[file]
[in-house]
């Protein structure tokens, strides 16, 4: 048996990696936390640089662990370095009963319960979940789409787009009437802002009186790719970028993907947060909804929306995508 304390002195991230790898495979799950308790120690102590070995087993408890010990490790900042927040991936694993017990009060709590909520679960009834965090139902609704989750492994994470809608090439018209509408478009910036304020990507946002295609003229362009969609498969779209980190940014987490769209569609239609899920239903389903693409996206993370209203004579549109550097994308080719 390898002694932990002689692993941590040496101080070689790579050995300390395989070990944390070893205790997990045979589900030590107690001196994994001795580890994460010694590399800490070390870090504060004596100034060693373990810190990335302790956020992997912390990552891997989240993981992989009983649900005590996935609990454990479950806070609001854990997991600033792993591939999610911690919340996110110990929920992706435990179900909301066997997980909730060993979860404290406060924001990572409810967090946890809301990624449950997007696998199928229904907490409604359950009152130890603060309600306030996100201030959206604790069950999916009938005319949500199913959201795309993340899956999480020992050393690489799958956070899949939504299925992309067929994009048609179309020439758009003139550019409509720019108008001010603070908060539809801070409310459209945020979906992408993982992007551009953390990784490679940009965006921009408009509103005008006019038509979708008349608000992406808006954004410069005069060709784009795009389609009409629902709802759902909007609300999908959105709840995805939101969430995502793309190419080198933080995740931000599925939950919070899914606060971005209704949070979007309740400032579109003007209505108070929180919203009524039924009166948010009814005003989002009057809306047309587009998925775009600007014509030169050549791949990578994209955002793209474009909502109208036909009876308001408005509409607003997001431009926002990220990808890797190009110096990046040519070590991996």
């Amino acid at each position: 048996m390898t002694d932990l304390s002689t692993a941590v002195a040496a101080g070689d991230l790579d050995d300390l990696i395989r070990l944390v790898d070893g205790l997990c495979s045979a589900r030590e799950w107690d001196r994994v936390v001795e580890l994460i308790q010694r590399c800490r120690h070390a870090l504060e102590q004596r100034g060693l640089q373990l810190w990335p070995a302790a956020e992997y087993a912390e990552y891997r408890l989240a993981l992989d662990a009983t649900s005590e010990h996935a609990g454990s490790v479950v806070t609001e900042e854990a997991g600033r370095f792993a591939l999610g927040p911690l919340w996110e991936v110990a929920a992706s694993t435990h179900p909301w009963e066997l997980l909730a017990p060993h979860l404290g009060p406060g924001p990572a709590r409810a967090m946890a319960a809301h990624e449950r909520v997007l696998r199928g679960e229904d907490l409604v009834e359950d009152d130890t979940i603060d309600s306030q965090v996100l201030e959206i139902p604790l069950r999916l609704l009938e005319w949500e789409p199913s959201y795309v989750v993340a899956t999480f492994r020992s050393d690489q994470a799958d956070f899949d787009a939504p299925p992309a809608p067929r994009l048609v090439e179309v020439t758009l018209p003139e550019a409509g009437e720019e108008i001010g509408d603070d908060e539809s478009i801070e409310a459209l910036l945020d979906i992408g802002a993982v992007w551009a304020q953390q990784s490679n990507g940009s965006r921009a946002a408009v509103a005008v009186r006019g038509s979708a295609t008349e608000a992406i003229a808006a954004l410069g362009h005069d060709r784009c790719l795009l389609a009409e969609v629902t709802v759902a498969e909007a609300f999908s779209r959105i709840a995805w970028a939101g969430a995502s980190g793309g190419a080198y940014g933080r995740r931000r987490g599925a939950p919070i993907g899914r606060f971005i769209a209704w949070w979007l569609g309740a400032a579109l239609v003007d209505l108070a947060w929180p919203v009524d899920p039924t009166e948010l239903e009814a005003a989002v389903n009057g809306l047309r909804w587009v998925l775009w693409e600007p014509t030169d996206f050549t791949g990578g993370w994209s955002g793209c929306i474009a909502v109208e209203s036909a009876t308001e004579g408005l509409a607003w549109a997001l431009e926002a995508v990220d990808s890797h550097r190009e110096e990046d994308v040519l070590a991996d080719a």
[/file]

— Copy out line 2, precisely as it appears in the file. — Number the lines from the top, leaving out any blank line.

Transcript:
């Protein structure tokens, strides 16, 4: 048996990696936390640089662990370095009963319960979940789409787009009437802002009186790719970028993907947060909804929306995508 304390002195991230790898495979799950308790120690102590070995087993408890010990490790900042927040991936694993017990009060709590909520679960009834965090139902609704989750492994994470809608090439018209509408478009910036304020990507946002295609003229362009969609498969779209980190940014987490769209569609239609899920239903389903693409996206993370209203004579549109550097994308080719 390898002694932990002689692993941590040496101080070689790579050995300390395989070990944390070893205790997990045979589900030590107690001196994994001795580890994460010694590399800490070390870090504060004596100034060693373990810190990335302790956020992997912390990552891997989240993981992989009983649900005590996935609990454990479950806070609001854990997991600033792993591939999610911690919340996110110990929920992706435990179900909301066997997980909730060993979860404290406060924001990572409810967090946890809301990624449950997007696998199928229904907490409604359950009152130890603060309600306030996100201030959206604790069950999916009938005319949500199913959201795309993340899956999480020992050393690489799958956070899949939504299925992309067929994009048609179309020439758009003139550019409509720019108008001010603070908060539809801070409310459209945020979906992408993982992007551009953390990784490679940009965006921009408009509103005008006019038509979708008349608000992406808006954004410069005069060709784009795009389609009409629902709802759902909007609300999908959105709840995805939101969430995502793309190419080198933080995740931000599925939950919070899914606060971005209704949070979007309740400032579109003007209505108070929180919203009524039924009166948010009814005003989002009057809306047309587009998925775009600007014509030169050549791949990578994209955002793209474009909502109208036909009876308001408005509409607003997001431009926002990220990808890797190009110096990046040519070590991996």